The Department of Health (DPH) for Massachusetts stands accused of installing “spyware” onto the devices of a large number of people without either their consent or even knowledge in order to try and carry out COVID contact tracing, alleges one civil liberty law firm.
A filing from The New Civil Liberties Alliance (NCLA) from this past week accuses DPH of building a COVID contact tracing app alongside Google that was then installed on residents’ phones without their consent.
“These secret installations not only invade owners’ reasonable expectation of privacy, but they also intrude upon owners’ property right in their mobile devices by occupying valuable storage space,” explained the large class-action lawsuit, titled Wright v. Massachusetts Department of Public Health.
The suit in question states that the actions taken by the DPH throughout the COVID pandemic were entirely unconstitutional and highlighted a “brazen disregard for civil liberties.” It also made the claim that the app was forcibly installed “secretly” on the phones of well over a million Bay State residents.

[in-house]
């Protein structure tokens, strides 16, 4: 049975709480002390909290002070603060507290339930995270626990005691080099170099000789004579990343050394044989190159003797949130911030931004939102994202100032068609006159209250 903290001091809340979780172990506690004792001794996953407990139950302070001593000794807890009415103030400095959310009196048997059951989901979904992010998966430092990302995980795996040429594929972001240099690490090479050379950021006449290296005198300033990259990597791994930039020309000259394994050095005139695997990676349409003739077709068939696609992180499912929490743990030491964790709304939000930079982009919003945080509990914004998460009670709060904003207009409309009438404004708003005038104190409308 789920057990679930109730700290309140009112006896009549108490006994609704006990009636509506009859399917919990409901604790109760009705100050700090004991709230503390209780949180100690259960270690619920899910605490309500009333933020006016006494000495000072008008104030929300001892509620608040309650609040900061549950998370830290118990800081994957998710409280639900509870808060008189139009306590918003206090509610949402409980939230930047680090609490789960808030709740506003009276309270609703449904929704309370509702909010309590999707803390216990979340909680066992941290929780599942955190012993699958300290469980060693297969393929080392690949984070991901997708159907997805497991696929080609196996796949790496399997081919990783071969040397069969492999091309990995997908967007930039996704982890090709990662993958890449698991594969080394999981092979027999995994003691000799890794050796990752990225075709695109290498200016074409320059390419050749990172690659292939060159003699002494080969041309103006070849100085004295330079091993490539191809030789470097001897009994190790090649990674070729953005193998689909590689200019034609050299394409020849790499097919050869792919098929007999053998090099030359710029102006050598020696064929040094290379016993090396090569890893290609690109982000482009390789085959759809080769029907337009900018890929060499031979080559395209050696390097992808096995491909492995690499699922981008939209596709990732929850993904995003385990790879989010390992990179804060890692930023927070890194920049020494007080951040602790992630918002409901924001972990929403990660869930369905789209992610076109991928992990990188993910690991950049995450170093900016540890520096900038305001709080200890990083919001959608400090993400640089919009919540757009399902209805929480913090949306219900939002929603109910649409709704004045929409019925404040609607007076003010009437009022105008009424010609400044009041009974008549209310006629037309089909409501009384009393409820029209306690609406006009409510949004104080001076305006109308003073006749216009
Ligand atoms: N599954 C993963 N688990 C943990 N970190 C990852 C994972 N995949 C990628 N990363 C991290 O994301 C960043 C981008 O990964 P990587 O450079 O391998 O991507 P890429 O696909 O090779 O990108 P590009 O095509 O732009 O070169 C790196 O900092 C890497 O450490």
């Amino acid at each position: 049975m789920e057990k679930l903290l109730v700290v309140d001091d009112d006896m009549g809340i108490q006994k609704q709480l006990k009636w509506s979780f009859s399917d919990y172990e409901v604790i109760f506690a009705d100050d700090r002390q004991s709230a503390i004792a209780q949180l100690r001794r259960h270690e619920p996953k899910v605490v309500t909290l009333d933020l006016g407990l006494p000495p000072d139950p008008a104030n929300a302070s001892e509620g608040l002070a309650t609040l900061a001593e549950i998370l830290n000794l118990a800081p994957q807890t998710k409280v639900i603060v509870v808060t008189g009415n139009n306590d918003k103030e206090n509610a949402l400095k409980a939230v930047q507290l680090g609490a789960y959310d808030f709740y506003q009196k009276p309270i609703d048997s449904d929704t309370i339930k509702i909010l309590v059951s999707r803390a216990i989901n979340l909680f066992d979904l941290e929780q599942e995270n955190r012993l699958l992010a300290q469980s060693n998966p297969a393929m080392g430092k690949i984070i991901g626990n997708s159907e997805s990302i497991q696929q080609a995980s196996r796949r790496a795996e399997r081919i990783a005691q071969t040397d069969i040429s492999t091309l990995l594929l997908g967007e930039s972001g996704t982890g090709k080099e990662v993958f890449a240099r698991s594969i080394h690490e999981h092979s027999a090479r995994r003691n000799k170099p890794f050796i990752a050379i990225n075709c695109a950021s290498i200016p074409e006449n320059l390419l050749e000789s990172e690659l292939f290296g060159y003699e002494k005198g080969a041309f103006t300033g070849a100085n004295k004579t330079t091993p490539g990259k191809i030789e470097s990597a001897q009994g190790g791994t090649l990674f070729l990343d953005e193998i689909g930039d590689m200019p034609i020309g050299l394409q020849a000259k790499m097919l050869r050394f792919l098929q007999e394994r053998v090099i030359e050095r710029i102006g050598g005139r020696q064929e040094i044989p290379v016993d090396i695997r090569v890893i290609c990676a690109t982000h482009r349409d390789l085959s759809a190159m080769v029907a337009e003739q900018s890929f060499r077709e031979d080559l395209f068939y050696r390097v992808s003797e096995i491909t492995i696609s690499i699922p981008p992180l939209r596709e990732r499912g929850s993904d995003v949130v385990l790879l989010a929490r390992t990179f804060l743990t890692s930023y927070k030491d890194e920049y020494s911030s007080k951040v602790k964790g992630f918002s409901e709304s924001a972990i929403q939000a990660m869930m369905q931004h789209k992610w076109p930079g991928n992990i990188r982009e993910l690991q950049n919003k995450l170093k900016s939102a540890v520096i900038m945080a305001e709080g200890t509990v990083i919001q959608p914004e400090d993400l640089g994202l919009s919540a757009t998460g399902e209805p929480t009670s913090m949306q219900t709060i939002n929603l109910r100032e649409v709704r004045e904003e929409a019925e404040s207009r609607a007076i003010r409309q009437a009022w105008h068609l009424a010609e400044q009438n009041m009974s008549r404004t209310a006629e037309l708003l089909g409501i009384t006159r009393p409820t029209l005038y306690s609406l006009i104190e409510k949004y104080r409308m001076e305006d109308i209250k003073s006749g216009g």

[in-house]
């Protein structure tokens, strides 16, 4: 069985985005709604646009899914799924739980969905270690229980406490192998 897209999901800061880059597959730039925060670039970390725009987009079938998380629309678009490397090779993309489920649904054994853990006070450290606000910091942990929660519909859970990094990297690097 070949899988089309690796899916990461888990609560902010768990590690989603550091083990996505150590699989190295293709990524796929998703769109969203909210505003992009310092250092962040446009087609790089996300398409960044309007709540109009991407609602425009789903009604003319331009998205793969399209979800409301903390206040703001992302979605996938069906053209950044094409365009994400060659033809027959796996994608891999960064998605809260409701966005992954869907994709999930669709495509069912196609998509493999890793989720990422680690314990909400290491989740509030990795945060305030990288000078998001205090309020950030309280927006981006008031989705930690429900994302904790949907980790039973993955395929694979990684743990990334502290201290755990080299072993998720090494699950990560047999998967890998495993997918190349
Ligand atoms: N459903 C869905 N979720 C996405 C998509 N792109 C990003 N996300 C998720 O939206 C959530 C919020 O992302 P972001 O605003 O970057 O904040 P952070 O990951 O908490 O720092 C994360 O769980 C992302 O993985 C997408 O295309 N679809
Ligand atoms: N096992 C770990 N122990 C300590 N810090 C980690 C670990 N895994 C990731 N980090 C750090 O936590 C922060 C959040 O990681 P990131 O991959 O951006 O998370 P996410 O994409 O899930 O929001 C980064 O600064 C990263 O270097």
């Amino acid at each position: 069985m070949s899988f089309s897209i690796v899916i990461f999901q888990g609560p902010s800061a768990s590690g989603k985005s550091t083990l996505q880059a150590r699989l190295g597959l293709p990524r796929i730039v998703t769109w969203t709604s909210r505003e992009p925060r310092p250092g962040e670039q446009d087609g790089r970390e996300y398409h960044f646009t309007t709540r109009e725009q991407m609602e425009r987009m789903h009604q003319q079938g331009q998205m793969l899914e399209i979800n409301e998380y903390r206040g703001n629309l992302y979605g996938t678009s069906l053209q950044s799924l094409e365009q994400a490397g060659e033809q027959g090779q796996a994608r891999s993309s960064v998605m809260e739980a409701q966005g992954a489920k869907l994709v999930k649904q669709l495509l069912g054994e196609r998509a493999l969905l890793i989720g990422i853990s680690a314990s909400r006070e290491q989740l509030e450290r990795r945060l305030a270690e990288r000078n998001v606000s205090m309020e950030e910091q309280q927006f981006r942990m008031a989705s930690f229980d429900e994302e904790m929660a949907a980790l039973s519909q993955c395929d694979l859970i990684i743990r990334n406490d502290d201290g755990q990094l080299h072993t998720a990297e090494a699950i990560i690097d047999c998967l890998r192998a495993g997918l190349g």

Even if someone chose to not opt in for the use of the tracking app, the lawsuit alleges that both the information and data about the user from the device could still be gathered via Bluetooth.
As explained by the NCLA, the app could only be gathered after accessing the device’s “settings” section of the device and then navigating to “view all apps.” One senior litigator for NCLA, Peggy Little, labeled the alleged actions of DPH on the same level as a “dystopian science fiction.”
“This ‘android attack,’ deliberately designed to override the constitutional and legal rights of citizens to be free from government intrusions upon their privacy without their consent, reads like dystopian science fiction — and must be swiftly invalidated by the court,” she stated.
The NCLA is currently the representation of a pair of individuals who frequent Massachusetts (one has a home and the other works in the state) who say the app was installed on their Android phones without their permission. They stated that they fully deleted the app in the wake of finding it on their phones.
The group contrasts the alleged actions of the Massachusetts DPH with what was done by other states who attempted to push out similar apps, but people choose to opt in.
“Many states and foreign countries have successfully deployed contact tracing apps by obtaining the consent of their citizens before downloading software onto their smartphones,” stated Sheng Li, the NCLA counsel. “The government may not secretly install surveillance devices on your personal property without a warrant — even for a laudable purpose.”
In a release sent to the Boston Herald, DPH stated that it could not “comment on pending litigation.”